10.6 Model Diagnostics

Recall from Section 7.2 the assumptions for linear regression model are;

  • Linearity The relationship between \(x_j\) and \(y\) is linear, for all \(j\).
  • Normality, Homogeneity of variance The residuals are identically distributed \(\epsilon_{i} \sim N(0, \sigma^{2})\)
  • Uncorrelated/Independent Distinct error terms are uncorrelated: \(\text{Cov}(\epsilon_{i},\epsilon_{j})=0,\forall i\neq j.\)

There are a few ways to visually assess these assumptions. We’ll look at this using a penguin model of body mass as an example.

pen.bmg.model <- lm(body_mass_g ~ bill_length_mm + flipper_length_mm, data=pen)

10.6.1 Linearity

Create a scatterplot with lowess AND linear regression line. See how close the lowess trend line is to the best fit line. Do this for all variables.

bill.plot  <- ggplot(pen, aes(y=body_mass_g, x=bill_length_mm)) + 
  geom_point() +   theme_bw() + 
  geom_smooth(col = "red") + 
  geom_smooth(method = "lm" , col = "blue")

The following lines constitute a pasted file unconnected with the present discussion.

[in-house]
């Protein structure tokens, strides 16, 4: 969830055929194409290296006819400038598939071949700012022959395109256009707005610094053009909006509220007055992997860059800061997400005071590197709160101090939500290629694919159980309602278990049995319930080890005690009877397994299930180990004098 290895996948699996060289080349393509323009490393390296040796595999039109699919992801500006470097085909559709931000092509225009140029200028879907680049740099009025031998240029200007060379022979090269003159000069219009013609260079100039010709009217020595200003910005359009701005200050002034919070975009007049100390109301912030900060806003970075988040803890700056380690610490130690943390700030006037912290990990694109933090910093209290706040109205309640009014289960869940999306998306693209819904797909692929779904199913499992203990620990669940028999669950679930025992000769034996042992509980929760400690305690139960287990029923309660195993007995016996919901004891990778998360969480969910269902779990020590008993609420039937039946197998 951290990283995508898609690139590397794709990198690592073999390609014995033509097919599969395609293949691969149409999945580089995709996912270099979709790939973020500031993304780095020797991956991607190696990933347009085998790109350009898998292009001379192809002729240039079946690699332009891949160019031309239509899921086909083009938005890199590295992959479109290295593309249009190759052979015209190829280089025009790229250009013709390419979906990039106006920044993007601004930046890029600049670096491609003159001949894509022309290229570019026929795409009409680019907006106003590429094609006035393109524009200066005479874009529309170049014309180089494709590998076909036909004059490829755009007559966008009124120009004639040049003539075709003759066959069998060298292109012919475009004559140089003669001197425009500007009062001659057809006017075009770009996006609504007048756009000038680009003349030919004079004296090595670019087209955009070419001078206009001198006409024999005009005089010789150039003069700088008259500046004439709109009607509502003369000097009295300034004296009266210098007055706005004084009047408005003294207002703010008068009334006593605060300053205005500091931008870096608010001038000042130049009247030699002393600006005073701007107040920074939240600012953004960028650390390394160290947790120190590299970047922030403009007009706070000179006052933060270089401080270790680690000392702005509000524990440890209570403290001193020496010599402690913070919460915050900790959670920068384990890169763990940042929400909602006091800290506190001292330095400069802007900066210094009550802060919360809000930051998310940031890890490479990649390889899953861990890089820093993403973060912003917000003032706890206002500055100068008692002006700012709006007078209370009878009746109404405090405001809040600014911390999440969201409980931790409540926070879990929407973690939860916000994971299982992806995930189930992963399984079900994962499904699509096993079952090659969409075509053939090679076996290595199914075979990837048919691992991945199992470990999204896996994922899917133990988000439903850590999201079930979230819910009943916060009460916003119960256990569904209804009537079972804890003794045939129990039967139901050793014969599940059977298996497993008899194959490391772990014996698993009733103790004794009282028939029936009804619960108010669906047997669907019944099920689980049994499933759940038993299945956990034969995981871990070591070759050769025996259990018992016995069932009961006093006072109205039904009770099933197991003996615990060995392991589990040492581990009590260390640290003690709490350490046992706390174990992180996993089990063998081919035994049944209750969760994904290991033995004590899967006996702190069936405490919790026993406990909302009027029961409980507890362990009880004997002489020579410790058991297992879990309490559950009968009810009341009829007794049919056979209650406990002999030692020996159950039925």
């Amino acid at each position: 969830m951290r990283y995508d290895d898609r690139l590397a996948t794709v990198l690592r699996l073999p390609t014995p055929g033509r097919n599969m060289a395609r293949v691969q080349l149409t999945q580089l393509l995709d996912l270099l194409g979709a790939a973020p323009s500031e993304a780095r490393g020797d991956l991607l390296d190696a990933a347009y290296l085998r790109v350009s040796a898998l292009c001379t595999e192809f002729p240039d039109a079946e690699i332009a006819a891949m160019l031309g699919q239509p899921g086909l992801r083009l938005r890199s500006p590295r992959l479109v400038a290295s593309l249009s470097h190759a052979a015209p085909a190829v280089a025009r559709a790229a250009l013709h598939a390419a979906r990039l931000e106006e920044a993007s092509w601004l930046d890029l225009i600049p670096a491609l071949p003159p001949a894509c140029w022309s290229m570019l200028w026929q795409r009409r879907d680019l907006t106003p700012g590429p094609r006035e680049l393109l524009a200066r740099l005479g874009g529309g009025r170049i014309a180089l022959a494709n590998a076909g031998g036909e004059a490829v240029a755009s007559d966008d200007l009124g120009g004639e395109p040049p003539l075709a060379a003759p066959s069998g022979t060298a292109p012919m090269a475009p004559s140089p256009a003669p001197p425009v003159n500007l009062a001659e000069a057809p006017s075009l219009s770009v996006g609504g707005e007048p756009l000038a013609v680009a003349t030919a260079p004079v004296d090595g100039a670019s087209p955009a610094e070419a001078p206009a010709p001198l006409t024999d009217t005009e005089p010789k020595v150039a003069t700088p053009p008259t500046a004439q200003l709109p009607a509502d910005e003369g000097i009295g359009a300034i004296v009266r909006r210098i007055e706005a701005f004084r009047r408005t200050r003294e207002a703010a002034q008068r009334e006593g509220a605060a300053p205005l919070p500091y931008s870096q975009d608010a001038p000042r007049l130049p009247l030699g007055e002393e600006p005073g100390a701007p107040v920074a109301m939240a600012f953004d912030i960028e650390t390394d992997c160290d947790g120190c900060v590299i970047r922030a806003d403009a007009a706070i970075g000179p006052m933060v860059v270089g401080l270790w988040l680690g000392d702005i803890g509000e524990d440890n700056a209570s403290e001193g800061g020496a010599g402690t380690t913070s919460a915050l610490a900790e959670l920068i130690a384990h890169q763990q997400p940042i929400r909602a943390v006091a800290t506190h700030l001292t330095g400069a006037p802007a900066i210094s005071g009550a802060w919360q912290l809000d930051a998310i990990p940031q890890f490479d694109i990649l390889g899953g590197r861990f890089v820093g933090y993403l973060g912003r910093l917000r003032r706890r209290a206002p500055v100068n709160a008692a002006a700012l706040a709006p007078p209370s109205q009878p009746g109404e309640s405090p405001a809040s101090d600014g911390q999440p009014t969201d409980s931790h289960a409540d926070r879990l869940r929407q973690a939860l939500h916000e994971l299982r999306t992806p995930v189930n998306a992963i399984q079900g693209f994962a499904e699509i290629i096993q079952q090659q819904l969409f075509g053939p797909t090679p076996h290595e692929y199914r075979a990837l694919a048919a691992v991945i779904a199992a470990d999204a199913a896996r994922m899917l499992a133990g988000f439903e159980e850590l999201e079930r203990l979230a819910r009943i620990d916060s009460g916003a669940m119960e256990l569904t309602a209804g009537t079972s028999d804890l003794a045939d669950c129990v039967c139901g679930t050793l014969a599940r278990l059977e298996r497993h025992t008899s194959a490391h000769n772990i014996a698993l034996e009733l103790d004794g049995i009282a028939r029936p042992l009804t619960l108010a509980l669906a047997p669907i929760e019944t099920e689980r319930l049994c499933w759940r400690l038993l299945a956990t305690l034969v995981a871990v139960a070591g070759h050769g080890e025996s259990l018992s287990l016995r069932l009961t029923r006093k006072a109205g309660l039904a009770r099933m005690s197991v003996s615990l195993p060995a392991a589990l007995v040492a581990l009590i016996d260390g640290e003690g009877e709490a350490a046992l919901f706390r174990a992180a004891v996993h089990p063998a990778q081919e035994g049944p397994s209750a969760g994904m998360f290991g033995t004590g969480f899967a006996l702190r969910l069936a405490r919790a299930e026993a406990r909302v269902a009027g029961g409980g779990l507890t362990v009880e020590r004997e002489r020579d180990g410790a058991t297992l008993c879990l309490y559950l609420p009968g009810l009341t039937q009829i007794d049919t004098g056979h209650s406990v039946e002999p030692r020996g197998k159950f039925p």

flipper.plot  <- ggplot(pen, aes(y=body_mass_g, x=flipper_length_mm)) + 
  geom_point() +   theme_bw() + 
  geom_smooth(col = "red") + 
  geom_smooth(method = "lm" , col = "blue")

gridExtra::grid.arrange(bill.plot, flipper.plot, ncol=2)

Both variables appear to have a mostly linear relationship with body mass. For penguins with bill length over 50mm the slope may decrease, but the data is sparse in the tails.

10.6.2 Normality of residuals.

There are two common ways to assess normality.

  1. A histogram or density plot with a normal distribution curve overlaid.
  2. A qqplot. This is also known as a ‘normal probability plot’. It is used to compare the theoretical quantiles of the data if it were to come from a normal distribution to the observed quantiles. PMA6 Figure 5.4 has more examples and an explanation.
  plot(check_normality(pen.bmg.model), type = "qq"),

In both cases you want to assess how close the dots/distribution is to the reference curve/line.

10.6.3 Homogeneity of variance

The variability of the residuals should be constant, and independent of the value of the fitted value \(\hat{y}\).


This assumption is often the hardest to be fully upheld. Here we see a slightly downward trend. However, this is not a massive violation of assumptions.

10.6.4 Posterior Predictions

Not really an assumption, but we can also assess the fit of a model by how well it does to predict the outcome. Using a Bayesian sampling method, the distribution of the predictions from the model should resemble the observed distribution.


This looks like a good fit.

10.6.5 All at once


Refer to PMA6 8.8 to learn about leverage.